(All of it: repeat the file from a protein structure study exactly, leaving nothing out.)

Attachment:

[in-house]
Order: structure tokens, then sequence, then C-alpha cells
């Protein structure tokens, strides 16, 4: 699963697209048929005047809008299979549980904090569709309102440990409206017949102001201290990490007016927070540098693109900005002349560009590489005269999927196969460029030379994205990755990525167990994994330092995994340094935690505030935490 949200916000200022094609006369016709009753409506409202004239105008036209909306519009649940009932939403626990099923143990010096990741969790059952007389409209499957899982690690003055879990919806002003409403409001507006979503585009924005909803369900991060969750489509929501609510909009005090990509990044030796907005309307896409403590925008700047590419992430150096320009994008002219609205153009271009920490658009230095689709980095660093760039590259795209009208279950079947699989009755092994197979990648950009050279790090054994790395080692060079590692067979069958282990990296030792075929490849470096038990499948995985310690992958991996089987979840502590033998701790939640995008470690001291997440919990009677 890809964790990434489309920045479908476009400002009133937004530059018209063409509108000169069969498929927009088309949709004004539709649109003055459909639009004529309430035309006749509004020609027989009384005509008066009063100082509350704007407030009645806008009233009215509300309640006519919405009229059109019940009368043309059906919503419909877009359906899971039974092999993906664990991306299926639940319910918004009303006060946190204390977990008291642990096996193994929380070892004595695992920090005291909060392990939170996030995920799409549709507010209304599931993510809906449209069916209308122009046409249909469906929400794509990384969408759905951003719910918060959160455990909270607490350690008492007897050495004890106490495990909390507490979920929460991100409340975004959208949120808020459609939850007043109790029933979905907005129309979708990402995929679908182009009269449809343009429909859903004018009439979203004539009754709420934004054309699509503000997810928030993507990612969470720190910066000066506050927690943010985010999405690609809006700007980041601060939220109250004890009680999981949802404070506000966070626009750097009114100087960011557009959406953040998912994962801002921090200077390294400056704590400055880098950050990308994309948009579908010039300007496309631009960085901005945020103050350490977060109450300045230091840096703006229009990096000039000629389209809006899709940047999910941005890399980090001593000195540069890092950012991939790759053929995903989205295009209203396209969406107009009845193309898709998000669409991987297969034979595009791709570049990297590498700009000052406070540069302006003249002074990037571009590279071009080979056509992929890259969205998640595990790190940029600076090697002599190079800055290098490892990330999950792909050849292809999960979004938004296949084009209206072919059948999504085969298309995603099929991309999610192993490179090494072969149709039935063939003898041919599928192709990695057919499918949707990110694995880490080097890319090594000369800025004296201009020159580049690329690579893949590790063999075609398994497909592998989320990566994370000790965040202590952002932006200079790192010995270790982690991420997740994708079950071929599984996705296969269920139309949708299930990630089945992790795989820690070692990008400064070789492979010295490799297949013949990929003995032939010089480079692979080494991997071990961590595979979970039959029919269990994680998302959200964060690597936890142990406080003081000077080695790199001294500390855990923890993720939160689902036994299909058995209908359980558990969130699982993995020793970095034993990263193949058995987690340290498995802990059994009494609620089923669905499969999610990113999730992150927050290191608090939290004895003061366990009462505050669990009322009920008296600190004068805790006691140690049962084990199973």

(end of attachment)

[in-house]
Order: structure tokens, then sequence, then C-alpha cells
């Protein structure tokens, strides 16, 4: 699963697209048929005047809008299979549980904090569709309102440990409206017949102001201290990490007016927070540098693109900005002349560009590489005269999927196969460029030379994205990755990525167990994994330092995994340094935690505030935490 949200916000200022094609006369016709009753409506409202004239105008036209909306519009649940009932939403626990099923143990010096990741969790059952007389409209499957899982690690003055879990919806002003409403409001507006979503585009924005909803369900991060969750489509929501609510909009005090990509990044030796907005309307896409403590925008700047590419992430150096320009994008002219609205153009271009920490658009230095689709980095660093760039590259795209009208279950079947699989009755092994197979990648950009050279790090054994790395080692060079590692067979069958282990990296030792075929490849470096038990499948995985310690992958991996089987979840502590033998701790939640995008470690001291997440919990009677 890809964790990434489309920045479908476009400002009133937004530059018209063409509108000169069969498929927009088309949709004004539709649109003055459909639009004529309430035309006749509004020609027989009384005509008066009063100082509350704007407030009645806008009233009215509300309640006519919405009229059109019940009368043309059906919503419909877009359906899971039974092999993906664990991306299926639940319910918004009303006060946190204390977990008291642990096996193994929380070892004595695992920090005291909060392990939170996030995920799409549709507010209304599931993510809906449209069916209308122009046409249909469906929400794509990384969408759905951003719910918060959160455990909270607490350690008492007897050495004890106490495990909390507490979920929460991100409340975004959208949120808020459609939850007043109790029933979905907005129309979708990402995929679908182009009269449809343009429909859903004018009439979203004539009754709420934004054309699509503000997810928030993507990612969470720190910066000066506050927690943010985010999405690609809006700007980041601060939220109250004890009680999981949802404070506000966070626009750097009114100087960011557009959406953040998912994962801002921090200077390294400056704590400055880098950050990308994309948009579908010039300007496309631009960085901005945020103050350490977060109450300045230091840096703006229009990096000039000629389209809006899709940047999910941005890399980090001593000195540069890092950012991939790759053929995903989205295009209203396209969406107009009845193309898709998000669409991987297969034979595009791709570049990297590498700009000052406070540069302006003249002074990037571009590279071009080979056509992929890259969205998640595990790190940029600076090697002599190079800055290098490892990330999950792909050849292809999960979004938004296949084009209206072919059948999504085969298309995603099929991309999610192993490179090494072969149709039935063939003898041919599928192709990695057919499918949707990110694995880490080097890319090594000369800025004296201009020159580049690329690579893949590790063999075609398994497909592998989320990566994370000790965040202590952002932006200079790192010995270790982690991420997740994708079950071929599984996705296969269920139309949708299930990630089945992790795989820690070692990008400064070789492979010295490799297949013949990929003995032939010089480079692979080494991997071990961590595979979970039959029919269990994680998302959200964060690597936890142990406080003081000077080695790199001294500390855990923890993720939160689902036994299909058995209908359980558990969130699982993995020793970095034993990263193949058995987690340290498995802990059994009494609620089923669905499969999610990113999730992150927050290191608090939290004895003061366990009462505050669990009322009920008296600190004068805790006691140690049962084990199973």